About two dozen people gathered in Smithers to draw attention to climate change in solidarity with thousands of people around the world last weekend.
Last Sunday marked People’s Climate March where 2,808 solidarity events kicked off in 166 countries around the world to bring attention to climate change.
In town, people waved neon signs reading, “Let’s reject the inevitable,” and “Actions not words on global warming” at Goat Park in an effort to draw attention to what they believe is a growing problem.
Carmen Nikal, a coordinator of the rally in Smithers, said climate change is at the back of people’s minds, but there needs to be a continuous discussion around it.
“I want it to be a reminder to people that climate change is at a crisis,” said Nikal. “All of the excitement around climate change has since dissipated. We can’t solve it today, but we can start today. There has to be a re-awakening that this is serious.”
According to Cristina Soto, another coordinator and an environmental consultant, the effects of climate change can already been seen in town.
“Where we live in the northwest, climate change could mean nicer weather for us, but it’s a serious thing,” said Soto. “All you have to do is look at [Kathlyn Glacier] that has disappeared in a decade or two. That thing has retreated so quickly.”
Nikal said that protesters against pipeline projects should also consider rallying against climate change since they are similar topics.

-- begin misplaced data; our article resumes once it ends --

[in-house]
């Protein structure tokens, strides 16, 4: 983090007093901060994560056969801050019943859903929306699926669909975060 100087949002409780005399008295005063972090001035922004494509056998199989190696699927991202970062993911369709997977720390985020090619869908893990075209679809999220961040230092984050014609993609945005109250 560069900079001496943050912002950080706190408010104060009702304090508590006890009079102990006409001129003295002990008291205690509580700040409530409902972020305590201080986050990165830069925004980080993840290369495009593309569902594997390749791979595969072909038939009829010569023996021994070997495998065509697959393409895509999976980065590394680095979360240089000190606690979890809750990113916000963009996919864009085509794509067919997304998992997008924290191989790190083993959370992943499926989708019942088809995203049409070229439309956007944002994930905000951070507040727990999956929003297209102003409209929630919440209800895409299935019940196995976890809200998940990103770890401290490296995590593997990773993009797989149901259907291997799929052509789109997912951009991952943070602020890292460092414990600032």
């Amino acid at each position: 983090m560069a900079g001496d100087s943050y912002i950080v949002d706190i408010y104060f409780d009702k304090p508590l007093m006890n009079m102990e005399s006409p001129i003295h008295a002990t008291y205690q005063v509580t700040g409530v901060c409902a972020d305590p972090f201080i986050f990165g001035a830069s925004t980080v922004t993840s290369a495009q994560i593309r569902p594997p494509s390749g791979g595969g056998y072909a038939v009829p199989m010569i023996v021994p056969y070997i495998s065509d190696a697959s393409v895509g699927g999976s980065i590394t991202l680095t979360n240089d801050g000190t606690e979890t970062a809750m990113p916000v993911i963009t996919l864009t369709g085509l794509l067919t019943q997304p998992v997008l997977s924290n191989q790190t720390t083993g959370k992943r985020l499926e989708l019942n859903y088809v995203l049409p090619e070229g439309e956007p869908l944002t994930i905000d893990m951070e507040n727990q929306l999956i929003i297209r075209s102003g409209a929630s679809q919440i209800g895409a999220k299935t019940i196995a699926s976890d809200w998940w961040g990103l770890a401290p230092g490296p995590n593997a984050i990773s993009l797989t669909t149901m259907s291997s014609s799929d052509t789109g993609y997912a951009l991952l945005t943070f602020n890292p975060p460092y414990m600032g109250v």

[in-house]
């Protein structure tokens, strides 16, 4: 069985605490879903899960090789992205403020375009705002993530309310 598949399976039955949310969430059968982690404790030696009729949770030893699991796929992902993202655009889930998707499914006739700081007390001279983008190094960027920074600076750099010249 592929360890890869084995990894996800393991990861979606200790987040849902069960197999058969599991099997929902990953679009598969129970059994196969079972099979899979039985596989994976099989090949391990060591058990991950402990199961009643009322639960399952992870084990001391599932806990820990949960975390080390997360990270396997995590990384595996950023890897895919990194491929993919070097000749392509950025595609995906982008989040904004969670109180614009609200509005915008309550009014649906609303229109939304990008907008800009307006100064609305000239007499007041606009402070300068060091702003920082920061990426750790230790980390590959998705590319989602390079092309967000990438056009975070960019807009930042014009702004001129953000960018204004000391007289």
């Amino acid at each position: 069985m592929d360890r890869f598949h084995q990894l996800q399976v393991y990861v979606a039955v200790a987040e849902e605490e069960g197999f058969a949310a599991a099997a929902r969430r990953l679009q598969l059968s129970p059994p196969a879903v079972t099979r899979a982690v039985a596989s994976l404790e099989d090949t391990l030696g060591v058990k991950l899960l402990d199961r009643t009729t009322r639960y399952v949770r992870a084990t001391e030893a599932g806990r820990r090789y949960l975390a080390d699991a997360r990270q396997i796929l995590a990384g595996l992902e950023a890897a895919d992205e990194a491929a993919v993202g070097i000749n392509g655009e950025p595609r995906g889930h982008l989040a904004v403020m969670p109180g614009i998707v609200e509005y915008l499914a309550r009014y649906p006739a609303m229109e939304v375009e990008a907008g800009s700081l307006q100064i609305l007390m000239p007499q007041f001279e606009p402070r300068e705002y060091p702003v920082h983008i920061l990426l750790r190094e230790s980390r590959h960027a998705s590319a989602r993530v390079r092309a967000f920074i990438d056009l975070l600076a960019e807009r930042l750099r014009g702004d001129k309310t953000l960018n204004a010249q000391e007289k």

“I think the rallies about the oil pipeline, I think those are really important issues that people have rallied around, but they’re under the umbrella of global warming,” said Nikal.
“But they’re more concrete and easier to get your teeth into because you can say exactly what you do or don’t want, whereas you say we don’t want global warming, that comes up with a hundred different things that need to be addressed.”
Rally organizers believe the solution isn’t as simple as turning off lights when you leave the house or recycling.
“I want people to think not just about the individual actions that we can do, but the kind of action that’s needed at the political level,” said Soto.
All levels of government need to make efforts to implement change, she stressed.
“We have to solve this on all of those levels and there has to be policies, laws, financial incentives,” she said.
Greg Tamblyn joined the rally efforts on Sunday after hearing about the event online.
“People are saying we’ve had enough. We’re not getting any leadership from our politicians and we need to make sure politicians understand that this is an issue that people are concerned about and that they actually put it on their agendas,” said Tamblyn, adding that warmer winters and the beetle epidemic are direct results of climate change.
Nikal hopes the rally will serve as a reminder of the long-term effects of climate change.
“Even if it reminds people who are driving or walking by that climate change and greenhouse gas emissions are a concern and reminds them that world leaders are meeting this week in New York,” said Nikal.
“Our next generation is going to have to pay the price. My daughter and grandson — those are the people who are really going to feel the impacts. We’re robbing the next generation.”
People are making changes in town.
The Skeena Watershed Conservation Coalition installed a solar roof on a building in Hazelton, said Soto.
Last year, the Village of Telkwa implemented a biomass heating system that burns waste wood from the forest around the community.
The global march was organized by a grassroots organization called 350.org.
On Tuesday, Sept. 23, the United Nations held a climate change summit in New York with world leaders to set the tone before a 2015 conference in Paris, when participants will try to agree on legally-binding climate change regulations.